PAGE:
A failure to invest in new equipment will also be accompanied by a collapse in the defence industry in the nation; without large orders the ability to domestically produce such complex machines as warships, tanks, or heavy artillery will be lost. Without the industry to support them, the ability to produce spare parts for those vehicles already in service will likewise be lost, leaving the military in an even greater logistical bind. As the defence industry of a country stagnates, skilled workers will be left without work and may also migrate – further compounding the skill loss and exponentially increasing the difficulty of reversing the trend when the need arises. By failing to invest in defence, governments run the real risk of fundamentally undermining the ability of their nation to not only defend itself actively, but also to retain the capacity to defend itself in the future.

The costs of the ‘Peace Dividend’ that appeared at the end of the Cold War were extensive, particularly as it appears that the world has become less stable. Military forces are in fact seeing at least as much active duty as they were when they were sustained to face the threat of the USSR, but are being expected to do so with a fraction of the economic, political, or public support. Without the danger of an existential threat, there is little public conception of the need for defence, and successive round of cuts have been passed with little to no opposition nor appreciation of the immediate and future dangers that can accompany it.

Even as the British military budget has been promised to be increased, the true cost of the spectre of peace is still not fully appreciated. The Royal Navy has resorted to appealing to sailors dismissed in 2010 to return to the colours to make up for a crippling lack of experienced personnel, whilst the Army faces further cuts in manpower. By failing to take into account the loss of experience and ability that accompanied every cut, the government of today is being forced to reap what those at the end of the Cold War had sown. Two decades of peace were accompanied by an assumption that the military of the future would have little role to play, and it is only now that the true magnitude of the hole such thinking ripped in our ability to defend ourselves that the fallacy of planning for peace is becoming apparent.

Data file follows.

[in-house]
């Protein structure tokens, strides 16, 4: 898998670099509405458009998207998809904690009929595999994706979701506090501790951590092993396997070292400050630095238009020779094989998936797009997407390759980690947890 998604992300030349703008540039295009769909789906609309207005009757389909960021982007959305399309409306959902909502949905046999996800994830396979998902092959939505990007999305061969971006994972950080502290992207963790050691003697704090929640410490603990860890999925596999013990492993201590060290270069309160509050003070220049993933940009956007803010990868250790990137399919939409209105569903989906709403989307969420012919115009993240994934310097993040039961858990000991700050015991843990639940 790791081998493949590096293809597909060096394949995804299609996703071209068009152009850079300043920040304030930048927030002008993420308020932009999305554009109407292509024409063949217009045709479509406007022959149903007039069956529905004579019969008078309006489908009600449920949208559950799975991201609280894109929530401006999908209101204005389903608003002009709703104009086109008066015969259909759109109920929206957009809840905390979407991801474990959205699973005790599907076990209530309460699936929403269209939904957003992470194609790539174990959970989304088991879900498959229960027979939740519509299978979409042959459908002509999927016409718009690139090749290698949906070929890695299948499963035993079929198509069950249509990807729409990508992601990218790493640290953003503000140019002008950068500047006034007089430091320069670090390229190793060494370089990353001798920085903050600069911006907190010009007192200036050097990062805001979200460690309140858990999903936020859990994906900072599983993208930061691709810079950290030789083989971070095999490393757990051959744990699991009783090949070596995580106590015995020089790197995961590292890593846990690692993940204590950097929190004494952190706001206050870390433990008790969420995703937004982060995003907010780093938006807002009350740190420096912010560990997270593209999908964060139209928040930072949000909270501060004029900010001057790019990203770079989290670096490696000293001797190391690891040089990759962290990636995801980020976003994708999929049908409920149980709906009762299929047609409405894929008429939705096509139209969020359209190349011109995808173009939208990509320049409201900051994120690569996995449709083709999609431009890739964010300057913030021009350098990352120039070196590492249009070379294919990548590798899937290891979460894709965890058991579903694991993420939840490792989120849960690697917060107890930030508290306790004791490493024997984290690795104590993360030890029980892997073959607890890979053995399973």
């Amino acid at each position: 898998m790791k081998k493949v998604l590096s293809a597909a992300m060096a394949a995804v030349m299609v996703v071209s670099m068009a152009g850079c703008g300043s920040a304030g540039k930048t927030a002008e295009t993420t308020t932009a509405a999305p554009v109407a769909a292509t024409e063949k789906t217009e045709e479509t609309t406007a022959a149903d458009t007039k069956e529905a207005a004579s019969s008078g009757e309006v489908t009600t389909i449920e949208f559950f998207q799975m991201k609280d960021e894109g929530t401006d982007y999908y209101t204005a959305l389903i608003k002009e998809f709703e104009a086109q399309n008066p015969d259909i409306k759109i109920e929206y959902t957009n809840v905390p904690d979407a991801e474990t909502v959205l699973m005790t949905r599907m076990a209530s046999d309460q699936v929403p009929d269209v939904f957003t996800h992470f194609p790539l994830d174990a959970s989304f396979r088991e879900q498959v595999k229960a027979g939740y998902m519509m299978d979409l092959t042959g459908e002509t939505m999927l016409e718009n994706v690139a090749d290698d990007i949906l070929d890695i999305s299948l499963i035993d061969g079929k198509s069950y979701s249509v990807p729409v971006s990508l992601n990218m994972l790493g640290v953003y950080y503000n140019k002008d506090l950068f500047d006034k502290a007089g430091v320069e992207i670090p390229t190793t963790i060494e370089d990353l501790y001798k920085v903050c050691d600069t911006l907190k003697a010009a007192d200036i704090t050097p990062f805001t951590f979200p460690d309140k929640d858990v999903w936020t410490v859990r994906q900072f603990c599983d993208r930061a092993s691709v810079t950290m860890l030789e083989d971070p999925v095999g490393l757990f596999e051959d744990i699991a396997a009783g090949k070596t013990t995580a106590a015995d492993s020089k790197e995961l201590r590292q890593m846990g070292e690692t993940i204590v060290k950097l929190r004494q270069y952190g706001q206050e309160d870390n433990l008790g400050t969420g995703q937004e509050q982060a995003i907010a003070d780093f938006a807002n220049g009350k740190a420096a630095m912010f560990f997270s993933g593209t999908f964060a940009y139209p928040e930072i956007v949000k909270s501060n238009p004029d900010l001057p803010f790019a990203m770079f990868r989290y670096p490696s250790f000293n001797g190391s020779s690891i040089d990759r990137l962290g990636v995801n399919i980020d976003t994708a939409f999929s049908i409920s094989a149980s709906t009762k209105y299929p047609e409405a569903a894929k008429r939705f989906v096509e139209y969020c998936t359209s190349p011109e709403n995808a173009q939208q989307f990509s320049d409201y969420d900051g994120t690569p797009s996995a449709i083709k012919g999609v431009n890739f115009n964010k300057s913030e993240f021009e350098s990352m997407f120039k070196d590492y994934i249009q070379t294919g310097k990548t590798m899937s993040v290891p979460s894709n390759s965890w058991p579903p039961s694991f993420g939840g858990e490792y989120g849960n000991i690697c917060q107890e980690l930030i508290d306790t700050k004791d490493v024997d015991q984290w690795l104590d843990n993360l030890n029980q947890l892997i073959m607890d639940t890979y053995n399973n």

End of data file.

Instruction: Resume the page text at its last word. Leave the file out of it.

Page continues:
http://www.telegraph.co.uk/news/2016/12/27/forces-braced-cuts-defence-cash-squeeze/

http://www.express.co.uk/news/uk/766183/Royal-Navy-plug-staff-shortage-urgent-plea-ex-sailors

The Responsibility to act

The United Kingdom has a long and proud military history, but one trend that persists and presents a source of immense frustration to the student is that of the unpreparedness for war. From the Second World War to the Falklands, successive governments have found themselves surprised by the start of a conflict and have to scrabble together forces to act. In fairness to those leaders of the past, the British military has proven itself capable of facing the task in the end, but in this modern world we can no longer rely on the luxury of time to build up strength after the outbreak of war in order to assure eventual victory.

Military spending has been on a perpetual downturn since the end of the Second World War, and has only deteriorated further since the collapse of the Soviet Union . Recent government efforts to maintain and expand upon the 2% standard do show willing, but the creative accounting that has been used in order to merely reach the minimum requirement for NATO membership should be a cause for some discomfort for those leading a nation with such a legacy of military success.

The glaring deficiencies in our defence infrastructure, from the lack of maritime patrol aircraft to dangerous manpower shortages, leave the nation extremely vulnerable. In an age that is becoming increasingly uncertain, in which Britain’s very position in the world is in flux, it would be irresponsible not to leave the nation better protected. The lack of ships available to provide escort duties during the recent Russian movements past our shores provide one example of this, and arguments have been put forwards to support a greater expansion of Royal Navy hulls than has been outlined in the National Shipbuilding Strategy. One such argument suggests a means by which fleet numbers can be boosted simply by retaining rather than scrapping perfectly serviceable vessels, a measure that would seem extremely prudent in the current climate.

http://www.savetheroyalnavy.org/the-case-for-a-21st-century-royal-navy-home-fleet/